Slots foes ask rewrite

Board of Elections declines bid for revised ballot question

August 28, 2008|By Gadi Dechter | Gadi Dechter,

Slots opponents proposed alternative language yesterday for a voter referendum on November's ballot that would legalize slot machine casinos across the state.

Scott Arceneaux of Marylanders United to Stop Slots, a ballot committee, submitted the alternative wording in a letter to the State Board of Elections and asked that he be allowed to speak at a board meeting scheduled for today.

Arceneaux wants the ballot question to specify that slots revenues would go to "public education, the horse racing industry and lottery operations," as well as to casino operators. The current ballot language, as certified by Secretary of State John McDonough, specifies only that taxes collected from gambling operations would go "primarily" to education-related purposes.

The Elections Board has rejected previous requests from Arceneaux to throw out the existing ballot language and has declined to add the matter to its meeting agenda. "It's an issue over which we have no jurisdiction, and there's nothing we can do to change anything with respect to the language," said Chairman Robert L. Walker.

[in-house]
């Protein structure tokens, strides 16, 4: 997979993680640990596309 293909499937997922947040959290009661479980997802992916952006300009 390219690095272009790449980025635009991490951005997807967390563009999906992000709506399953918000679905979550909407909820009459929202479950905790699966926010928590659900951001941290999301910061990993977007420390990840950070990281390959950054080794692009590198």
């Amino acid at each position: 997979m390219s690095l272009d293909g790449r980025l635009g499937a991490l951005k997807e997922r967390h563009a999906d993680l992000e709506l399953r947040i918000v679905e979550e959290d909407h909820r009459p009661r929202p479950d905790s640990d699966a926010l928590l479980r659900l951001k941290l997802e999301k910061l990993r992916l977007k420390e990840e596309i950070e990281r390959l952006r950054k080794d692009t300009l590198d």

Under state law, the Elections Board is responsible for ensuring that ballots "present ... questions in a fair and nondiscriminatory manner." But Walker said the attorney general's office has advised him to maintain the board's historical practice of staying out of such disputes over wording. "The secretary of state provides us the language and we accept it," Walker said. "If someone doesn't like that they need to take it to some other forum. ..."

Comptroller Peter Franchot, a slots opponent allied with Arceneaux's group, also sent a letter yesterday to Walker. "It is your obligation to ensure that [voters] are presented with a fair and honest description of this important ballot issue," Franchot wrote.

Walker said he will not allow Arceneaux to address the board during today's meeting.

McDonough, who has also fallen under criticism as a former lobbyist for a Maryland racetrack, has said his ballot wording merely reflects the language contained in the proposed constitutional amendment passed by the General Assembly in 2007.

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